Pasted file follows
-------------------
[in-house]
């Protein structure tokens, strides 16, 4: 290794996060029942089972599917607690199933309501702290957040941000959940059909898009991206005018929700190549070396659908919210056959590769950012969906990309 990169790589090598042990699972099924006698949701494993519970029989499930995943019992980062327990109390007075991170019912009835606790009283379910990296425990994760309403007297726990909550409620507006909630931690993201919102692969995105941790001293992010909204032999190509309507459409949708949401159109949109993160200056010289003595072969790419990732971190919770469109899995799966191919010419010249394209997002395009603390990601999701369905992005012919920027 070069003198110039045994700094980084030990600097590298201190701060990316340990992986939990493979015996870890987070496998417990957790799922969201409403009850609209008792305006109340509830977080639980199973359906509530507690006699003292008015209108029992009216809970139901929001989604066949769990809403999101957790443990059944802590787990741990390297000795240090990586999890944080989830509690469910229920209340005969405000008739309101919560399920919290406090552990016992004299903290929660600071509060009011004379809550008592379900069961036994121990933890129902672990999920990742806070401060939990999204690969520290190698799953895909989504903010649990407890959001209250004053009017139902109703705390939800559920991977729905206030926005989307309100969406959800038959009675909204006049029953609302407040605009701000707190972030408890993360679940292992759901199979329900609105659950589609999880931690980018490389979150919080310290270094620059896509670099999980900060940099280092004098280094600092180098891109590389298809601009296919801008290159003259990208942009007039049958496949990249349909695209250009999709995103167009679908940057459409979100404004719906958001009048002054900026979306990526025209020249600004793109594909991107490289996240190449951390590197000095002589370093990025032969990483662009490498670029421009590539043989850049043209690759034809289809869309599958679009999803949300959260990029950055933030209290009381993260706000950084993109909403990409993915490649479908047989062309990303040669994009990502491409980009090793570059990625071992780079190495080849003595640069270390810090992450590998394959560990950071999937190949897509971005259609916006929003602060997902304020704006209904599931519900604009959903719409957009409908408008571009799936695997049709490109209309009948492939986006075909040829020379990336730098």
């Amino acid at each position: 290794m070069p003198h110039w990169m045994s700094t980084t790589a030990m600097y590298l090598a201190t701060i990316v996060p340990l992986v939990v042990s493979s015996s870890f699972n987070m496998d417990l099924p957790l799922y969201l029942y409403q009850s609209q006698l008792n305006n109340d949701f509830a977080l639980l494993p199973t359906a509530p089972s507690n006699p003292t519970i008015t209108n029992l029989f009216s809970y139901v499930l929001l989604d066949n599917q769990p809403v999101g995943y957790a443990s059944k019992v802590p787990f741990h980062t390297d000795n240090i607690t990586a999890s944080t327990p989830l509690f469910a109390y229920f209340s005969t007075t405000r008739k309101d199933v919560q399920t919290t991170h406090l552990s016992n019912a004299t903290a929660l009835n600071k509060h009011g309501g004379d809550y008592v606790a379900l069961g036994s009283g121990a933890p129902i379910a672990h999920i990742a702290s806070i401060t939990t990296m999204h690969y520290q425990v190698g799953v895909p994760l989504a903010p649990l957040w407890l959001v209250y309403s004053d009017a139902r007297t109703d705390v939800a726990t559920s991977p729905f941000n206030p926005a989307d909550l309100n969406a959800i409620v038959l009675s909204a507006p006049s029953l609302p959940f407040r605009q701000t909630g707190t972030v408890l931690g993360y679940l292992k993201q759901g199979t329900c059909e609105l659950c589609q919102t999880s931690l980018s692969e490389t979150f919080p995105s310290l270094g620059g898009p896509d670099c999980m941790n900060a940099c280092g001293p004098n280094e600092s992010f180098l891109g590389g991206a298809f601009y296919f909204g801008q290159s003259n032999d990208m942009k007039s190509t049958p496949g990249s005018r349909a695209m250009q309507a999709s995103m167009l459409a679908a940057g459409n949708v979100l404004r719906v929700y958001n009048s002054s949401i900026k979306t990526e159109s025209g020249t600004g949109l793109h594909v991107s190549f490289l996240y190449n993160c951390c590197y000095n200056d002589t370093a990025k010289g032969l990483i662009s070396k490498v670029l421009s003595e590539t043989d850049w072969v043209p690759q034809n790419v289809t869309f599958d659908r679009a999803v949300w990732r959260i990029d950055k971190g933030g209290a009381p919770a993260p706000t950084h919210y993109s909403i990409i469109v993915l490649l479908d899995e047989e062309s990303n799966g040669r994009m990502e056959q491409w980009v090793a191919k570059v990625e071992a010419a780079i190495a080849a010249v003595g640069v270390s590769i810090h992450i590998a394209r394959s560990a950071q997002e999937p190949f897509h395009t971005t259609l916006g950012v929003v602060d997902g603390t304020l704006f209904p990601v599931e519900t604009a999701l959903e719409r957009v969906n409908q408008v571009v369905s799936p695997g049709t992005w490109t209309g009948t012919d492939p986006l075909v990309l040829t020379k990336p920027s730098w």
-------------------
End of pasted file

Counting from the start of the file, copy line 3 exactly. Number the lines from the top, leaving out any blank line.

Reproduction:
């Amino acid at each position: 290794m070069p003198h110039w990169m045994s700094t980084t790589a030990m600097y590298l090598a201190t701060i990316v996060p340990l992986v939990v042990s493979s015996s870890f699972n987070m496998d417990l099924p957790l799922y969201l029942y409403q009850s609209q006698l008792n305006n109340d949701f509830a977080l639980l494993p199973t359906a509530p089972s507690n006699p003292t519970i008015t209108n029992l029989f009216s809970y139901v499930l929001l989604d066949n599917q769990p809403v999101g995943y957790a443990s059944k019992v802590p787990f741990h980062t390297d000795n240090i607690t990586a999890s944080t327990p989830l509690f469910a109390y229920f209340s005969t007075t405000r008739k309101d199933v919560q399920t919290t991170h406090l552990s016992n019912a004299t903290a929660l009835n600071k509060h009011g309501g004379d809550y008592v606790a379900l069961g036994s009283g121990a933890p129902i379910a672990h999920i990742a702290s806070i401060t939990t990296m999204h690969y520290q425990v190698g799953v895909p994760l989504a903010p649990l957040w407890l959001v209250y309403s004053d009017a139902r007297t109703d705390v939800a726990t559920s991977p729905f941000n206030p926005a989307d909550l309100n969406a959800i409620v038959l009675s909204a507006p006049s029953l609302p959940f407040r605009q701000t909630g707190t972030v408890l931690g993360y679940l292992k993201q759901g199979t329900c059909e609105l659950c589609q919102t999880s931690l980018s692969e490389t979150f919080p995105s310290l270094g620059g898009p896509d670099c999980m941790n900060a940099c280092g001293p004098n280094e600092s992010f180098l891109g590389g991206a298809f601009y296919f909204g801008q290159s003259n032999d990208m942009k007039s190509t049958p496949g990249s005018r349909a695209m250009q309507a999709s995103m167009l459409a679908a940057g459409n949708v979100l404004r719906v929700y958001n009048s002054s949401i900026k979306t990526e159109s025209g020249t600004g949109l793109h594909v991107s190549f490289l996240y190449n993160c951390c590197y000095n200056d002589t370093a990025k010289g032969l990483i662009s070396k490498v670029l421009s003595e590539t043989d850049w072969v043209p690759q034809n790419v289809t869309f599958d659908r679009a999803v949300w990732r959260i990029d950055k971190g933030g209290a009381p919770a993260p706000t950084h919210y993109s909403i990409i469109v993915l490649l479908d899995e047989e062309s990303n799966g040669r994009m990502e056959q491409w980009v090793a191919k570059v990625e071992a010419a780079i190495a080849a010249v003595g640069v270390s590769i810090h992450i590998a394209r394959s560990a950071q997002e999937p190949f897509h395009t971005t259609l916006g950012v929003v602060d997902g603390t304020l704006f209904p990601v599931e519900t604009a999701l959903e719409r957009v969906n409908q408008v571009v369905s799936p695997g049709t992005w490109t209309g009948t012919d492939p986006l075909v990309l040829t020379k990336p920027s730098w």